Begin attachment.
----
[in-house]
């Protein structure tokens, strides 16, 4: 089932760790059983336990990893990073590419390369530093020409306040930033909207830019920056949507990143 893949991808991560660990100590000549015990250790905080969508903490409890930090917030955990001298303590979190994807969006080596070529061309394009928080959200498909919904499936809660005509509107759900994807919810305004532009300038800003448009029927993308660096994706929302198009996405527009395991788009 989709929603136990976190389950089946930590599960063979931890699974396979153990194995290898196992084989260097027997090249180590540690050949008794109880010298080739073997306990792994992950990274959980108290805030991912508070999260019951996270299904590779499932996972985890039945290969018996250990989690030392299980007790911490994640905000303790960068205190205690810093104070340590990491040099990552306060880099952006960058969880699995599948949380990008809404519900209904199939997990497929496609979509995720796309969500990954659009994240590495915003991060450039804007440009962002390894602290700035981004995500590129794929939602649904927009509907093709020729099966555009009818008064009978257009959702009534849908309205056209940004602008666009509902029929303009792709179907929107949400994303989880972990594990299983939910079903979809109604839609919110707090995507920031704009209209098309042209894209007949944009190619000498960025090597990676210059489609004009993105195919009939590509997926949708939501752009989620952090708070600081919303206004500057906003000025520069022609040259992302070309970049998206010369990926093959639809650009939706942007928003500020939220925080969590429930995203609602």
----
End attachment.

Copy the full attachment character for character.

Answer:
[in-house]
């Protein structure tokens, strides 16, 4: 089932760790059983336990990893990073590419390369530093020409306040930033909207830019920056949507990143 893949991808991560660990100590000549015990250790905080969508903490409890930090917030955990001298303590979190994807969006080596070529061309394009928080959200498909919904499936809660005509509107759900994807919810305004532009300038800003448009029927993308660096994706929302198009996405527009395991788009 989709929603136990976190389950089946930590599960063979931890699974396979153990194995290898196992084989260097027997090249180590540690050949008794109880010298080739073997306990792994992950990274959980108290805030991912508070999260019951996270299904590779499932996972985890039945290969018996250990989690030392299980007790911490994640905000303790960068205190205690810093104070340590990491040099990552306060880099952006960058969880699995599948949380990008809404519900209904199939997990497929496609979509995720796309969500990954659009994240590495915003991060450039804007440009962002390894602290700035981004995500590129794929939602649904927009509907093709020729099966555009009818008064009978257009959702009534849908309205056209940004602008666009509902029929303009792709179907929107949400994303989880972990594990299983939910079903979809109604839609919110707090995507920031704009209209098309042209894209007949944009190619000498960025090597990676210059489609004009993105195919009939590509997926949708939501752009989620952090708070600081919303206004500057906003000025520069022609040259992302070309970049998206010369990926093959639809650009939706942007928003500020939220925080969590429930995203609602």